As a brand developer, I’m always intrigued to watch a company rebrand or refresh its visual identity. I love dissecting the logo design and learning about the meaning behind it. And I’m not the only one. Anytime a well-known company changes its visual identity, the buzz on the Web is inevitable. Sometimes the feedback is good and sometimes it’s not. But what happens when a rebrand is so subtle, it’s hardly noticeable at all. Well, nothing goes unnoticed these day and there’s never a lack of feedback.
But what does the change mean to the consumer? Is it just a pointless tweak that nobody will care about?
Take MailChimp for example (http://www.fastcodesign.com/1672938/the-anatomy-of-a-successful-logo-redesign). The previous logo has a unique handwritten script feel to it. The new one has that same handwritten script, but with several minor adjustments to the height, curvature and flow of the type so the “logo redesign” looks much more refined. Sure you can notice the change when the logos are side by side, but if you saw the old logo one day and the new one the next, would you notice a change? Probably not.
Facebook recently rebranded too. I could argue that more people would notice this change more than MailChimp’s simply because more people look at it every day. Also, the “a” in the logo changes a good bit. Overall, though, the change is subtle and many people will not even notice unless someone tells them it changed.
Google is another example, but their changes were much more subtle than the previous two examples. In fact, you probably had no idea Google refreshed its brand last year. The change consisted of moving the lowercase “g” one pixel to the right and the “l” one pixel down and to the right, so the bottom now lines up with the bottom of the “e”. Unlike Facebook and MailChimp, you can hardly notice the difference, even with the old and new logo side by side.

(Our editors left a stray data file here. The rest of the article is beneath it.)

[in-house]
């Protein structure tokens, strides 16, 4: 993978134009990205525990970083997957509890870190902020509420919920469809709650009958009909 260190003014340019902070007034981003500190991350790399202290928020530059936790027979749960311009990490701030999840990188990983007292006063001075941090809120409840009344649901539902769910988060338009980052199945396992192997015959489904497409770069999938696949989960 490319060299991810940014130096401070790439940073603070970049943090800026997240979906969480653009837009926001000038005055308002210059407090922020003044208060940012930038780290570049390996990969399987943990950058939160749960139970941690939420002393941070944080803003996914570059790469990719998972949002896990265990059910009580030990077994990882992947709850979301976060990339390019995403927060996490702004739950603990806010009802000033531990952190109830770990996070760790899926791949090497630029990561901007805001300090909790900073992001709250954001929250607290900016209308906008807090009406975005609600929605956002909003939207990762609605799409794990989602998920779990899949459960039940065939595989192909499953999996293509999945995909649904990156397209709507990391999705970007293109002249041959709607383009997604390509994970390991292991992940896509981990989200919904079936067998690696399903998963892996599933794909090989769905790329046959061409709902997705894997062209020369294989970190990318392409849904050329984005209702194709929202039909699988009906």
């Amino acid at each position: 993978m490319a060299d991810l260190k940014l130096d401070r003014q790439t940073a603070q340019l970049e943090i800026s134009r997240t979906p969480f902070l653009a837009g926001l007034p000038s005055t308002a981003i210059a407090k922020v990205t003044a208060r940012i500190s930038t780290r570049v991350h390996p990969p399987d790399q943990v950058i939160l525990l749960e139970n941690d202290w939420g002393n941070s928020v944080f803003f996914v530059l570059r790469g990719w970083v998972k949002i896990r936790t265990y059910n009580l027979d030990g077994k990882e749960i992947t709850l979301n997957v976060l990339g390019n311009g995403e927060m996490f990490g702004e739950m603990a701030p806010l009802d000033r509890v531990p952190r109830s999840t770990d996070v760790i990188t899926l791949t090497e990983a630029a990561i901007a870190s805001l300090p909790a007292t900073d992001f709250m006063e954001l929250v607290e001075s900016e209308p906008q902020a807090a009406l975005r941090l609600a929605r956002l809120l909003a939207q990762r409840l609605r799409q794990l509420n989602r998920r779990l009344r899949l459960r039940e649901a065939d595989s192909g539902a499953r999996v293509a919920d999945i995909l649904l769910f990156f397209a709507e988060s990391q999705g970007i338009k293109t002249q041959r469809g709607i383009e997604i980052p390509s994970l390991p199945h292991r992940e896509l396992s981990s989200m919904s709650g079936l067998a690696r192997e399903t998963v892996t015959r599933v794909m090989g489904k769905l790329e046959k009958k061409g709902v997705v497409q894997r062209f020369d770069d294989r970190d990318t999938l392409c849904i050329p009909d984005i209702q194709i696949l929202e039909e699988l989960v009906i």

So the question is, why change the logo at all? With changes so subtle, will the general public even notice unless you point it out to them (even then, it’s hard to notice the differences)?
Here’s some explanations. MailChimp needed its logo to be more recognizable even in its smallest environments. Facebook needed a brand look that was cleaner, crisper and easier to read for mobile viewers. And Google…well, you can look up everyone’s guesses online when you have a free moment.
The visual tweaks look good, but the thing that impressed me the most was their attention to detail. The fact that these companies took the time to refine their logos speaks to their commitment to the excellence of their brand.
Just think, if Google cares enough to slightly shift a couple letters of their logo to make it perfect, then imagine how much attention they give to every other area of their business. They are still the number one search engine used with over 1 billion unique visitors a month. I see a similar commitment to excellence from MailChimp and Facebook. In my opinion, the MailChimp’s experience far exceeds that of it’s competitors: Constant Contact and iContact to name a couple. And while I’m not a huge fan of Facebook for my personal leisure, I can’t deny that they are one of the biggest social monsters in our world. Attention to detail at every customer touch point has positioned these companies above their competitors.
What about you? What about your brand? Do you have the same attention to detail? I challenge you (and I challenge myself) to commit to excellence and let it show through your brand.